Thursday, June 30, 2016

Rubber Hand Illusion Aids Understanding Of Autism

I was completely fascinated towards the end of chapter 6 of our book "See What I'm Saying". The "rubber hand illusion" shows exactly how our minds can be manipulated by stimuli. In this experiment we trick our brains into thinking the rubber hand put forth in front of us is actually our own after feeling our true hand being stroked while watching the rubber hand also being stroked. While researching this topic further I came across an article of the same experiment but instead they use autistic individuals to try to better understand autism. Autistic people have a hard time with social and sensory and it is still unclear why that is. Researchers believe they can use this experiment to lead them to a better understanding of how the brain works in people with autism. The article is attached below.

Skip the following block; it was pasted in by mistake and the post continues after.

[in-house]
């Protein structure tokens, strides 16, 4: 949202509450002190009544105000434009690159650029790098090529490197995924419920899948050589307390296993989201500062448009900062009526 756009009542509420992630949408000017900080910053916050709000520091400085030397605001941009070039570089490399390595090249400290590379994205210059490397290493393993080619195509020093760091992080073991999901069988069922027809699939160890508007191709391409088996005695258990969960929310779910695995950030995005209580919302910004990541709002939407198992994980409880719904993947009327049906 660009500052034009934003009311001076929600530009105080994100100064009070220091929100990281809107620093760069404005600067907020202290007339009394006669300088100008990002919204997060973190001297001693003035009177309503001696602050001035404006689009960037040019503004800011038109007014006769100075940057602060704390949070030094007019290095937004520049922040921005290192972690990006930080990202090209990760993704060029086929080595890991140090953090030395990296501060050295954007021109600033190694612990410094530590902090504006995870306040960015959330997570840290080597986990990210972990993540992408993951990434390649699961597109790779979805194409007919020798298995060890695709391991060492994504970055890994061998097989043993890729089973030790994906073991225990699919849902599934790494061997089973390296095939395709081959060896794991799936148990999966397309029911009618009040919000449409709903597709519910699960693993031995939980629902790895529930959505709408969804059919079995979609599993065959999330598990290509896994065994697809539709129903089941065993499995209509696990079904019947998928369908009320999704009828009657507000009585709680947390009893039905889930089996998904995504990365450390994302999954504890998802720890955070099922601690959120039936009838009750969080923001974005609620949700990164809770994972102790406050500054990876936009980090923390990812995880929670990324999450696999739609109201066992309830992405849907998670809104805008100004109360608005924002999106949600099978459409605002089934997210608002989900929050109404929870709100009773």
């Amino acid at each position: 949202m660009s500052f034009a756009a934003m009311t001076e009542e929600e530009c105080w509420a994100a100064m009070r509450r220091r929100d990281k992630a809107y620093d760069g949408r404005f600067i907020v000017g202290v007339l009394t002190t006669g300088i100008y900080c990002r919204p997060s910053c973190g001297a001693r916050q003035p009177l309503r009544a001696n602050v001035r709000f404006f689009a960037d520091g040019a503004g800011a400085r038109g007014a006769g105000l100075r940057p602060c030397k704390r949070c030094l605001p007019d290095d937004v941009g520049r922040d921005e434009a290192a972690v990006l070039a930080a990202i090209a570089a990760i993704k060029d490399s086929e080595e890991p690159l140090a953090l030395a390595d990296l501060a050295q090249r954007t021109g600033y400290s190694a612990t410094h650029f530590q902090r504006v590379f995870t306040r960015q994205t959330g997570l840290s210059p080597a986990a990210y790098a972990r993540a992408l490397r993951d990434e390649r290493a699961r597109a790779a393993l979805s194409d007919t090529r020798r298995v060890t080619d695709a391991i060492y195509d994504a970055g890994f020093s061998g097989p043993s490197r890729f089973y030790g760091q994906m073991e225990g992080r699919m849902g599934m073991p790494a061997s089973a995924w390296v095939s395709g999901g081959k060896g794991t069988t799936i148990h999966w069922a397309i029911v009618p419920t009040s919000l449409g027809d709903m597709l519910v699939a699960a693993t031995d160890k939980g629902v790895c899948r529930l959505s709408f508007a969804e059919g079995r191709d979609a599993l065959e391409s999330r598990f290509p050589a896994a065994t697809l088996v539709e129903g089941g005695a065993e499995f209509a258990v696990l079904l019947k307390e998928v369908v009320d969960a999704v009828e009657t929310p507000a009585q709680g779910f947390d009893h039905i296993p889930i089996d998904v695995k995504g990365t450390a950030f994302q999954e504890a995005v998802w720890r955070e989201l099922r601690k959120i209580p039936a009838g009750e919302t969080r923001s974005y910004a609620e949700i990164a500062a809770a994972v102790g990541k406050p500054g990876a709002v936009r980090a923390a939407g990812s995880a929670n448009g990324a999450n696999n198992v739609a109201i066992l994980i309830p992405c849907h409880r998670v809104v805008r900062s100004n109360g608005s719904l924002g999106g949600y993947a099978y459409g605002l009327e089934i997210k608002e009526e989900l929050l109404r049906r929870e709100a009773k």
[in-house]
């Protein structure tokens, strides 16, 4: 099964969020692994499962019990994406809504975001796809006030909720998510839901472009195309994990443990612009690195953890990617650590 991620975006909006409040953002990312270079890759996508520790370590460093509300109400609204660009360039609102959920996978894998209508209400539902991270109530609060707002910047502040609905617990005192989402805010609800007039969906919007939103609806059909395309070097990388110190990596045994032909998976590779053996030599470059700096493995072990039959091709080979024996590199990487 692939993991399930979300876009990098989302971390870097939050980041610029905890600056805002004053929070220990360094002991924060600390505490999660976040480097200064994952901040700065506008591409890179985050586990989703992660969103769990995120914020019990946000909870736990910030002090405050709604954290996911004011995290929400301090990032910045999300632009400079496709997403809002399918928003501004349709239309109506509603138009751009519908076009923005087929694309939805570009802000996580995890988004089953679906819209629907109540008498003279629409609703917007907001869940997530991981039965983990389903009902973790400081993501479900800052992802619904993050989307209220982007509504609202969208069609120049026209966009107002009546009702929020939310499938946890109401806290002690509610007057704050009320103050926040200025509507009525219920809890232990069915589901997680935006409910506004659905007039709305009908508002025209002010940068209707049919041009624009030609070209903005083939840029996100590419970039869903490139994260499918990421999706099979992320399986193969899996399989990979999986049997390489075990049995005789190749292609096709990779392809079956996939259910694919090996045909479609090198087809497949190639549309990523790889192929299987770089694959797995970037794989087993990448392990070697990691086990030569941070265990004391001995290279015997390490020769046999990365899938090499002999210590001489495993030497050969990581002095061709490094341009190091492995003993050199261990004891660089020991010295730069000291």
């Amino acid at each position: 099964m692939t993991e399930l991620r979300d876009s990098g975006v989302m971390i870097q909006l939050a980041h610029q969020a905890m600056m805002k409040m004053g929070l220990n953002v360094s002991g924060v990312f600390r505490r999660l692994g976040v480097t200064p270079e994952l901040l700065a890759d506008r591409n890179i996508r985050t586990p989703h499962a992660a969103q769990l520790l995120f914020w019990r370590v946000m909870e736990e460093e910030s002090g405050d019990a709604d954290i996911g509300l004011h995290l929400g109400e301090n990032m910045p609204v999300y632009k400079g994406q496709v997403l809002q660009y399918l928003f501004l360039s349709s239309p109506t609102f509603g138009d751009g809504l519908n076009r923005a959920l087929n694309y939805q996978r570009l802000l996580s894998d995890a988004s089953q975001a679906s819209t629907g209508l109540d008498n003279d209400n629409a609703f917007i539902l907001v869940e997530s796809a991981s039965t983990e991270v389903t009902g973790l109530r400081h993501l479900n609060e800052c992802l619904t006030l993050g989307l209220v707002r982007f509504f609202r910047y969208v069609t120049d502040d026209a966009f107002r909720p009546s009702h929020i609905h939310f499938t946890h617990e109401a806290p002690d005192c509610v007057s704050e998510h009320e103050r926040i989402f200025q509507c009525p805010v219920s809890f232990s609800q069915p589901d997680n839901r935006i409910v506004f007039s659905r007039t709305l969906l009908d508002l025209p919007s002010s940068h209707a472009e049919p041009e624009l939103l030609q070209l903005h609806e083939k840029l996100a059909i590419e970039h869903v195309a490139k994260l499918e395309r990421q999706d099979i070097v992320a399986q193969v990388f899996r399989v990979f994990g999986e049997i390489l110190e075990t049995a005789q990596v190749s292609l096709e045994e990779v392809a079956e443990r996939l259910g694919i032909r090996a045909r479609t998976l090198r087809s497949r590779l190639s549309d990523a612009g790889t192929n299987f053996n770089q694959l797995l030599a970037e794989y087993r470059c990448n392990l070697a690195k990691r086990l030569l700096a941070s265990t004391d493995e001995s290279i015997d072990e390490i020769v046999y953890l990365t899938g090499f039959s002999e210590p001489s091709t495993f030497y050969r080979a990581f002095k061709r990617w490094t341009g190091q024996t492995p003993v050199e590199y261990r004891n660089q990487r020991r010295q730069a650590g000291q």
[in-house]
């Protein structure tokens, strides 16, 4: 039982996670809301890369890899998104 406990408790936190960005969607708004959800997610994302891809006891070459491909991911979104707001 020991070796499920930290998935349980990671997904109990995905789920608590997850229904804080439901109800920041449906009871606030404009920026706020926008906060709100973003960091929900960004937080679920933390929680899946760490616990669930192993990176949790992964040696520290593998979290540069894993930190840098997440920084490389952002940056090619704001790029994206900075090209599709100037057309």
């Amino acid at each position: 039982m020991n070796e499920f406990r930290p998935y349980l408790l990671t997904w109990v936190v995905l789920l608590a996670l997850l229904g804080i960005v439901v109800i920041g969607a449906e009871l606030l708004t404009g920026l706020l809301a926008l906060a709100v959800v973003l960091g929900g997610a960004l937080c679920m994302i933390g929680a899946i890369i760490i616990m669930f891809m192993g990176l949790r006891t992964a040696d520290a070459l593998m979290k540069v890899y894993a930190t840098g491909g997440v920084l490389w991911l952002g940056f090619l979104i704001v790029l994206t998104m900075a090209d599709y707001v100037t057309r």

1. I agree that the rubber hand illusion is fascinating, and the article you posted showcased a really interesting application of it. I never made a connection between the rubber hand illusion and autism before now, and I think it is exciting that we are gaining a better understanding of how the brain is affected by autism. The rubber hand illusion has endless applications in psychological and medical fields.

  2. Digital hearing aids also offer a solution to the feedback, or whistling, which often accompanies analog hearing aid use.